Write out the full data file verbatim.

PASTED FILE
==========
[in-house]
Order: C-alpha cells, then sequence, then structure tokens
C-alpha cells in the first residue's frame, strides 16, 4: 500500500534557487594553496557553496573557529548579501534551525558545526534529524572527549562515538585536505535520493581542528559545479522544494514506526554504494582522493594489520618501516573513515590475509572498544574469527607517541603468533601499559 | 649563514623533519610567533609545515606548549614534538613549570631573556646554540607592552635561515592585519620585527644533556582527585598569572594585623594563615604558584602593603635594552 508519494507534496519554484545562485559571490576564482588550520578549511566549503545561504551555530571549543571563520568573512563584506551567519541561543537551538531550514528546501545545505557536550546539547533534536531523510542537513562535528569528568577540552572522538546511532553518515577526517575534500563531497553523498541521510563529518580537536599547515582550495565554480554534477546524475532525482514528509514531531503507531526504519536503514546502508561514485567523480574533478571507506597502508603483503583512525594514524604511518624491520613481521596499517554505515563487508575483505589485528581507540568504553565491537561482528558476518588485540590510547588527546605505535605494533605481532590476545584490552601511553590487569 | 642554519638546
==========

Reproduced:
[in-house]
Order: C-alpha cells, then sequence, then structure tokens
C-alpha cells in the first residue's frame, strides 16, 4: 500500500534557487594553496557553496573557529548579501534551525558545526534529524572527549562515538585536505535520493581542528559545479522544494514506526554504494582522493594489520618501516573513515590475509572498544574469527607517541603468533601499559 | 649563514623533519610567533609545515606548549614534538613549570631573556646554540607592552635561515592585519620585527644533556582527585598569572594585623594563615604558584602593603635594552 508519494507534496519554484545562485559571490576564482588550520578549511566549503545561504551555530571549543571563520568573512563584506551567519541561543537551538531550514528546501545545505557536550546539547533534536531523510542537513562535528569528568577540552572522538546511532553518515577526517575534500563531497553523498541521510563529518580537536599547515582550495565554480554534477546524475532525482514528509514531531503507531526504519536503514546502508561514485567523480574533478571507506597502508603483503583512525594514524604511518624491520613481521596499517554505515563487508575483505589485528581507540568504553565491537561482528558476518588485540590510547588527546605505535605494533605481532590476545584490552601511553590487569 | 642554519638546